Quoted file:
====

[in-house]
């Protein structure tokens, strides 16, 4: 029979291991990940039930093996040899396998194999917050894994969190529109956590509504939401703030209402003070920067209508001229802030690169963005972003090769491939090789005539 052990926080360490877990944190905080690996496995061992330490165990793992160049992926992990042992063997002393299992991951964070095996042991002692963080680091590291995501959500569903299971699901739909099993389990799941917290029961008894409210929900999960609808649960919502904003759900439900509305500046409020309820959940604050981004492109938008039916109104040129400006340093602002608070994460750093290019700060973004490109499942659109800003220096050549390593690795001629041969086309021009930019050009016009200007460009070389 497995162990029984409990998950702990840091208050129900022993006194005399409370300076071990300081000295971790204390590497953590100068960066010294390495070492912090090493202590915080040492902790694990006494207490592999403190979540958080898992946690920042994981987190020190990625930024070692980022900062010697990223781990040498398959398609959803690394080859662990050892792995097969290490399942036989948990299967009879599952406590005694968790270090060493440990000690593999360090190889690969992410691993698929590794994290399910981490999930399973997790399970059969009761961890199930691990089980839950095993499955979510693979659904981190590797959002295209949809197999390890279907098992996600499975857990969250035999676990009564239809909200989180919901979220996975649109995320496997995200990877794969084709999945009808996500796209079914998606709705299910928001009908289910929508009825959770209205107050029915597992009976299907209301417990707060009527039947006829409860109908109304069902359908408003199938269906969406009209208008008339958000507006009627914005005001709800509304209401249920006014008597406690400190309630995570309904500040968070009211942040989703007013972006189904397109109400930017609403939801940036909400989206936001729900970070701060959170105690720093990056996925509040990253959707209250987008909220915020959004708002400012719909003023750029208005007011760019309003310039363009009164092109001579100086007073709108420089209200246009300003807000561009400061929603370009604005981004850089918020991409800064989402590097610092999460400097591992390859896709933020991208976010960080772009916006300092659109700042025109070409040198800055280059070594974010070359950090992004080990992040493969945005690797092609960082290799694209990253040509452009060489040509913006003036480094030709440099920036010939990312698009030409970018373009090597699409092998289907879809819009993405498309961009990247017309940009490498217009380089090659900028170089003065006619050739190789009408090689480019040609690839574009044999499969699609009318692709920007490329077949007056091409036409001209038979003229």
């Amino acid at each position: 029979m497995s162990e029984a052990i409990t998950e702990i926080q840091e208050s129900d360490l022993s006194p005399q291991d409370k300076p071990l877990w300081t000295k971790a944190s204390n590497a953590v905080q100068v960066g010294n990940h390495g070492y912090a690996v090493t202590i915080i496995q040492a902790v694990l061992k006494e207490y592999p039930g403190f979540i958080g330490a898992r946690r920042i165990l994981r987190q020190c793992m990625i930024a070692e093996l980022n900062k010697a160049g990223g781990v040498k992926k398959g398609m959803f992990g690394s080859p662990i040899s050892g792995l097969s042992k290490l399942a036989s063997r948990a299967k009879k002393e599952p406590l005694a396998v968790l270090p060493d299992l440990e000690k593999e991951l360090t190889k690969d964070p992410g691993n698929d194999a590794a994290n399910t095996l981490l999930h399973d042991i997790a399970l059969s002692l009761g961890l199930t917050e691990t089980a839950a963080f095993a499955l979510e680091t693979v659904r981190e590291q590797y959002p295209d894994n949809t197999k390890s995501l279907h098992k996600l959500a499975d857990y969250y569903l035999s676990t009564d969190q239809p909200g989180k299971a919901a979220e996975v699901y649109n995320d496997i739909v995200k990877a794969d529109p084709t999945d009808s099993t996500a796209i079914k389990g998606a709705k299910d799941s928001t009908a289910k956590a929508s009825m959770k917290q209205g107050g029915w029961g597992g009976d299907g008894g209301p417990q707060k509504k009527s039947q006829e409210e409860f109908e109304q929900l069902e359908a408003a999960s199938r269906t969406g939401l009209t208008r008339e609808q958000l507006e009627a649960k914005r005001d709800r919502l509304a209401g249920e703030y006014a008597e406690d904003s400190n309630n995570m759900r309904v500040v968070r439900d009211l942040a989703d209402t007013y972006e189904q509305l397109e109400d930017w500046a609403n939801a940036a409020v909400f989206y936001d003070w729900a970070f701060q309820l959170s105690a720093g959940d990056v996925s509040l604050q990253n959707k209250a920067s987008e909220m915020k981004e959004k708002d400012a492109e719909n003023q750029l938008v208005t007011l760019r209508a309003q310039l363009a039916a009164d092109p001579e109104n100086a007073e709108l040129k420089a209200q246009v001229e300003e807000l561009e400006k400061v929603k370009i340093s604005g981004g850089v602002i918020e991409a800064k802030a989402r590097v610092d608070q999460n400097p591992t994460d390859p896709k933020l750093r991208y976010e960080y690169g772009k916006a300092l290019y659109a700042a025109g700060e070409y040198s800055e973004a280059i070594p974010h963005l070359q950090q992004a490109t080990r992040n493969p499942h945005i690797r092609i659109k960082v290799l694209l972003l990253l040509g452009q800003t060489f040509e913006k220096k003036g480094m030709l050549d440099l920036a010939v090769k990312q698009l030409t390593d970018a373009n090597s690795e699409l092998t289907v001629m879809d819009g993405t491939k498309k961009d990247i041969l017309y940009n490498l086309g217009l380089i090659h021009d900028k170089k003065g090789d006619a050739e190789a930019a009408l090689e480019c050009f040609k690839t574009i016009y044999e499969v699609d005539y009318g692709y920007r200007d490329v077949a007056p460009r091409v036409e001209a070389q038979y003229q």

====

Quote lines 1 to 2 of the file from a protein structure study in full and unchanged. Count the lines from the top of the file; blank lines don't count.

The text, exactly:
[in-house]
């Protein structure tokens, strides 16, 4: 029979291991990940039930093996040899396998194999917050894994969190529109956590509504939401703030209402003070920067209508001229802030690169963005972003090769491939090789005539 052990926080360490877990944190905080690996496995061992330490165990793992160049992926992990042992063997002393299992991951964070095996042991002692963080680091590291995501959500569903299971699901739909099993389990799941917290029961008894409210929900999960609808649960919502904003759900439900509305500046409020309820959940604050981004492109938008039916109104040129400006340093602002608070994460750093290019700060973004490109499942659109800003220096050549390593690795001629041969086309021009930019050009016009200007460009070389 497995162990029984409990998950702990840091208050129900022993006194005399409370300076071990300081000295971790204390590497953590100068960066010294390495070492912090090493202590915080040492902790694990006494207490592999403190979540958080898992946690920042994981987190020190990625930024070692980022900062010697990223781990040498398959398609959803690394080859662990050892792995097969290490399942036989948990299967009879599952406590005694968790270090060493440990000690593999360090190889690969992410691993698929590794994290399910981490999930399973997790399970059969009761961890199930691990089980839950095993499955979510693979659904981190590797959002295209949809197999390890279907098992996600499975857990969250035999676990009564239809909200989180919901979220996975649109995320496997995200990877794969084709999945009808996500796209079914998606709705299910928001009908289910929508009825959770209205107050029915597992009976299907209301417990707060009527039947006829409860109908109304069902359908408003199938269906969406009209208008008339958000507006009627914005005001709800509304209401249920006014008597406690400190309630995570309904500040968070009211942040989703007013972006189904397109109400930017609403939801940036909400989206936001729900970070701060959170105690720093990056996925509040990253959707209250987008909220915020959004708002400012719909003023750029208005007011760019309003310039363009009164092109001579100086007073709108420089209200246009300003807000561009400061929603370009604005981004850089918020991409800064989402590097610092999460400097591992390859896709933020991208976010960080772009916006300092659109700042025109070409040198800055280059070594974010070359950090992004080990992040493969945005690797092609960082290799694209990253040509452009060489040509913006003036480094030709440099920036010939990312698009030409970018373009090597699409092998289907879809819009993405498309961009990247017309940009490498217009380089090659900028170089003065006619050739190789009408090689480019040609690839574009044999499969699609009318692709920007490329077949007056091409036409001209038979003229």